The Insight probe's efforts to drill beneath the Martian surface seem to overcome some stony obstacles.
The US Department of Space's HP3 "Mole" was designed to drill up to 5 meters into the ground and began digging last week
. But the Earth controllers brought the operation to a halt, despite the fact Repeated hammering no progress was achieved.
The analysis shows that the 40 cm long mole mechanism, which will measure the temperature of Mars, has barely escaped from the tube that led to its descent.
The instrument is now inclined from the vertical.
It penetrated into the Martian soil with 4,000 hammer blows over a period of four hours between 1
"On its way down, the mole seems to have hit a rock, tilted it 15 degrees and pushed it aside or passed it," he added. 19659007] "The mole then worked its way up against another rock at an advanced depth until the scheduled four-hour uptime of the first sequence expired."
Prof. Spohn said there would now be a break of two weeks while the situation was assessed.
The Insight probe is located in flat terrain near the equator in a region known as Elysium Planitia.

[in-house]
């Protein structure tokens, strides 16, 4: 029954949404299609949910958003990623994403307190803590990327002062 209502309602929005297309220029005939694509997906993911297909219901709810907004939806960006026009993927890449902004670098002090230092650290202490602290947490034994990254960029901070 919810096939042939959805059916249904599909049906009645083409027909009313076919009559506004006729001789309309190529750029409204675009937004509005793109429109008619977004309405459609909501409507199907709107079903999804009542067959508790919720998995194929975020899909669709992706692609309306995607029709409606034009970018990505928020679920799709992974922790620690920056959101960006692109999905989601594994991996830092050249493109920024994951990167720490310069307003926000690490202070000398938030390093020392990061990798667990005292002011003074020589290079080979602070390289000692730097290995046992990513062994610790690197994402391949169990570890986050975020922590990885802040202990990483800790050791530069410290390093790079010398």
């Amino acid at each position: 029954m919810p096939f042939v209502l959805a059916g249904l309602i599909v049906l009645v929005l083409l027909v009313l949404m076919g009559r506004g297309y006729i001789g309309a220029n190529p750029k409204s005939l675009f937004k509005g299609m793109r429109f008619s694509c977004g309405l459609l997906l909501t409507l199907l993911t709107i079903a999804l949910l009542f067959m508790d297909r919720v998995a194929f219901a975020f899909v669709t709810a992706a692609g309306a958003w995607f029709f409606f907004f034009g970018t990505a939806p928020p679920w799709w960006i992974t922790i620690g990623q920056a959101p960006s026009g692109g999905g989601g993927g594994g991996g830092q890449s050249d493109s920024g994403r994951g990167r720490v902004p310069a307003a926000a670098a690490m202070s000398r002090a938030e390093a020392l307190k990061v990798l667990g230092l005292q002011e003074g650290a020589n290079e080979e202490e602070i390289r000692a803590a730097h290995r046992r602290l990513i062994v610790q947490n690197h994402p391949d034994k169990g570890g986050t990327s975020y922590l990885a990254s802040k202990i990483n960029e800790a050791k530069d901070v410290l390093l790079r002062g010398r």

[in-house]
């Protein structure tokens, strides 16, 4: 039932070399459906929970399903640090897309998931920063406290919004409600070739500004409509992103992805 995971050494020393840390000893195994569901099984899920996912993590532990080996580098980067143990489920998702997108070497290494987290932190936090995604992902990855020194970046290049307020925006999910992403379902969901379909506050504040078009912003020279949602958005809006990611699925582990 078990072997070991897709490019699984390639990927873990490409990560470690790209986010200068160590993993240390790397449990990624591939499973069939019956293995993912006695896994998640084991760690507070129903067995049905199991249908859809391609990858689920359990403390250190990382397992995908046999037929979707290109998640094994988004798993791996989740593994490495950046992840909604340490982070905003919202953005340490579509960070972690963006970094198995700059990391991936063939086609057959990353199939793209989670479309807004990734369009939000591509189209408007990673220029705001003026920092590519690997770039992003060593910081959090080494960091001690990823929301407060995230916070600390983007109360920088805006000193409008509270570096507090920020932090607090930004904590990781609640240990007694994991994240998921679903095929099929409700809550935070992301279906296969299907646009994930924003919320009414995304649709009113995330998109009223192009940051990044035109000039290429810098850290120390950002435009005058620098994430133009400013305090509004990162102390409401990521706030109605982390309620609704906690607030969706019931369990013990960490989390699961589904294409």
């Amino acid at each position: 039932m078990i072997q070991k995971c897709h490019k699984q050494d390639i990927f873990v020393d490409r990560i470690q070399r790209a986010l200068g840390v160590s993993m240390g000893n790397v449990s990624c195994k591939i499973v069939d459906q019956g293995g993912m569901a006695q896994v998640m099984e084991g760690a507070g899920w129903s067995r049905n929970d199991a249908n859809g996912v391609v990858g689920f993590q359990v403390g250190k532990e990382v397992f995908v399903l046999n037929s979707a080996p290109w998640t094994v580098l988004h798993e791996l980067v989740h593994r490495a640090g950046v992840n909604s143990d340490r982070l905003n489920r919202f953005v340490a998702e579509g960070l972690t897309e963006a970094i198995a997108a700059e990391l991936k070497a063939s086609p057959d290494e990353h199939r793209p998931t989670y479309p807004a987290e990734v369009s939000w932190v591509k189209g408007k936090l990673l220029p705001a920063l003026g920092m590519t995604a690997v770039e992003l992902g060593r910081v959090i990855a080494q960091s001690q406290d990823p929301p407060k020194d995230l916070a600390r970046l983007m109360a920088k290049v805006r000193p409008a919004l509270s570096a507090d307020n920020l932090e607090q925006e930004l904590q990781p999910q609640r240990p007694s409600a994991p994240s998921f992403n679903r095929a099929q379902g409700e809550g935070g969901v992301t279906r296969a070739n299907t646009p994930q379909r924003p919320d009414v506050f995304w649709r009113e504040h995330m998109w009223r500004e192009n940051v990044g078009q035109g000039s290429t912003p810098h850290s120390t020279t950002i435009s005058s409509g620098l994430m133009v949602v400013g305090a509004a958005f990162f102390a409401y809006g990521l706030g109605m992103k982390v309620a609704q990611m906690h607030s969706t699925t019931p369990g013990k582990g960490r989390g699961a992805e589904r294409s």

The site was selected after extensive investigations from orbit, indicating that the soil in the area with few subsoils could be deep obstacles.
But the presence of hidden rocks was always possible and even expected.
Pre-earth mission testing has shown that the mole can handle coarse gravel and, if you have plenty of time to hammer, can even clear larger rocks out of the way. So this interruption is by no means the end of the matter.
"Exploring planets is not as easy as child's play," Prof. Spohn emphasized.
The good news is that HP3 sensors can continue with the first temperature measurements.
The idea of the experiment is to find out how the heat is dissipated from within the planet.
This will provide insight into "how much natural radioactive decay takes place in Mars and how much energy the planet still receives from its formation more than 4.5 billion years ago."
Two other sets of instruments on the probe carry out additional investigations.
A Seismometer The system checks the soil for "Marsquakes" vibrations that could be caused by ongoing geological activity or meteorite attacks. A radio experiment is used to check whether the planet is wobbling around its axis – an indication that it could have a liquid metal core like Earth.